Has the stockmarket hit rock bottom yet?

The world's stockmarkets continue on their wild and disorientating rollercoaster ride. Investors are still gripped by fear. So, asks John Stepek, have we hit bottom yet? Or is there more panic to come?

More to come... © Getty
(Image credit: Man looking at a FTSE 100 chart © DANIEL SORABJI/AFP via Getty Images)

Central banks and governments are throwing all they can at the coronavirus crisis. At the same time, the numbers are still deteriorating in many places, there’s a lot we don’t know about the virus, and the economic data is about to get even uglier.

This has all sent stockmarkets on a wild and disorientating rollercoaster ride, where terror of losing money is only matched by terror of missing out on the rally.

In my view, investors need to just stay calm, keep an eye on what they want to buy, and if it gets cheap enough, they should go ahead regardless of what the wider market is doing.

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But even the most sensible investor daydreams of calling the turn in a crash like this. So let’s go ahead and ask the question: have we seen the bottom yet?

This isn’t the bottom

Do I think we’re at or near the bottom? No, probably not, is the short answer. To be clear, that doesn’t mean you shouldn’t buy anything right now. I feel that there are a lot of attractive assets out there and I believe that anyone who buys well just now will not regret it within a few years or maybe even less than that.

I also don’t see much point in trying to time the market. If you see something that looks good value and you have the capital available and the patience to sit on it for a while, then go ahead and buy it.

But if we’re looking at the narrow question of are there more falls to come or are we back in a bull market? – then I just don’t see it. There’s simply too much fear out there. The wild swings in the market are perhaps the best evidence of that.

Behavioural investing expert James Montier over at GMO points out that fear feeds on fear in financial markets during downturns. For much of the time, you can assume that markets are broadly rational. There are enough people who are trading with their sensible heads screwed on to keep prices in some sort of touch with reality.

But when panic kicks in, our survival reflexes take over. That short-circuits the sensible side. Investors don’t think about the fundamentals. Instead they think: “I lost money yesterday, I don’t want to lose money today.” You also get panicky attempts to call the bottom or recoup losses – hence the wild swings around during crashes.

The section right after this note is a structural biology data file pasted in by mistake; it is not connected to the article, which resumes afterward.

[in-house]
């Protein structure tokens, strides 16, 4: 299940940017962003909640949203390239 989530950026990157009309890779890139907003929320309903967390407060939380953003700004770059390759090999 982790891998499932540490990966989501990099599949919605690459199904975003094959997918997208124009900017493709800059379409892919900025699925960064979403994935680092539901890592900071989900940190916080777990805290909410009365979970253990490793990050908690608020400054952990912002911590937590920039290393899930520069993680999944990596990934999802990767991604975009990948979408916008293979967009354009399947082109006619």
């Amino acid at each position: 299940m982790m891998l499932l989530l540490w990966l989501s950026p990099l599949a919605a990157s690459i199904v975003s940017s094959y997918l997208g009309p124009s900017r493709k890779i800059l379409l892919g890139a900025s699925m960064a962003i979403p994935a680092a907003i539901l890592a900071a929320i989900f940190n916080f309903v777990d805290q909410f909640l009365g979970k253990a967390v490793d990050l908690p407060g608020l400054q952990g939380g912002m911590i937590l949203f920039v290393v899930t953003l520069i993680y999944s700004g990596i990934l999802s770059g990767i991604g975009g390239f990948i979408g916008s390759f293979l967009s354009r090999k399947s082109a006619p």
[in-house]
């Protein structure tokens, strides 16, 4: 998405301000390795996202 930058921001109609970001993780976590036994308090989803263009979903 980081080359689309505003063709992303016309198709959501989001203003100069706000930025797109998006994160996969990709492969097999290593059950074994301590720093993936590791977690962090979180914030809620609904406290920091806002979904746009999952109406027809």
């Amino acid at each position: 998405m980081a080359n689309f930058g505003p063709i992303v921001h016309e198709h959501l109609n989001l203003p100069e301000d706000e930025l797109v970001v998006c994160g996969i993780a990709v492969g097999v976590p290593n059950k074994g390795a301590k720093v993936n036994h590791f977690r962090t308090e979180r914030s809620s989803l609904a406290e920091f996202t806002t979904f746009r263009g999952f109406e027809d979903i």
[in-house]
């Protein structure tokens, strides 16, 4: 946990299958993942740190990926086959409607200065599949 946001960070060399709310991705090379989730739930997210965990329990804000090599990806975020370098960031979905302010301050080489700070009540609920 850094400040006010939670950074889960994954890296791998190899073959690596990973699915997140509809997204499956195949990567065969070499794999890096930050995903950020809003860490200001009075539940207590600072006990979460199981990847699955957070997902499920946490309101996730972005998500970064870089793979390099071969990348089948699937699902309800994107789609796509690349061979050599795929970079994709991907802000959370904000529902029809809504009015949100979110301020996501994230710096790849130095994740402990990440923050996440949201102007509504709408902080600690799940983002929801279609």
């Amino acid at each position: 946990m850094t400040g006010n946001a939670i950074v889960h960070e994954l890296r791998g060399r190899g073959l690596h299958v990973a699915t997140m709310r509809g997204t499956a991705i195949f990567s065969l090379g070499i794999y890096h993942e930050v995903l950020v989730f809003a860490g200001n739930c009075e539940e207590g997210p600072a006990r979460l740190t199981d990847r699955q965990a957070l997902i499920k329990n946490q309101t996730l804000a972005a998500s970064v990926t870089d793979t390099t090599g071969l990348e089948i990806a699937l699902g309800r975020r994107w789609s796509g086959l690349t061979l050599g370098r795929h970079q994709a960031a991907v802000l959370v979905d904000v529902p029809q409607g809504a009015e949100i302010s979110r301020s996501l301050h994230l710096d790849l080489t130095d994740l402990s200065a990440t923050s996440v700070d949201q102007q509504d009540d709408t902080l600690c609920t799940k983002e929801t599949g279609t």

(This also works for greed during bubbles, by the way. If you’re interested in market psychology, I wrote a lot more about all of this stuff in my book on contrarian investing, The Sceptical Investor.)

Charles Gave of Gavekal put out a note this morning that complements Montier’s nicely. Gave notes that, for the majority of the time (about 80%), the market ambles along the way that theory says it will, and diversification (across individual equities) works nicely.

But for about 20% of the time – during extreme panic or bullishness (ie, crashes and bubbles) – diversification basically stops working, because everything goes up or down in tandem as investors panic.

In effect, most of the time, the market is broadly guided by the fundamentals. But for that 20% of the time, it’s driven mostly by what the market itself has done recently and how badly burned investors are feeling as a result.

What gives us an idea of whether we are in “fundamental” or “self-fulfilling prophecy” territory? Gave notes that it’s volatility. When volatility is a lot higher than its average, “the market is no better than a game of craps”. You’ll see both violent crashes and equally violent rallies, but anyone who piles in should expect a very bumpy ride indeed.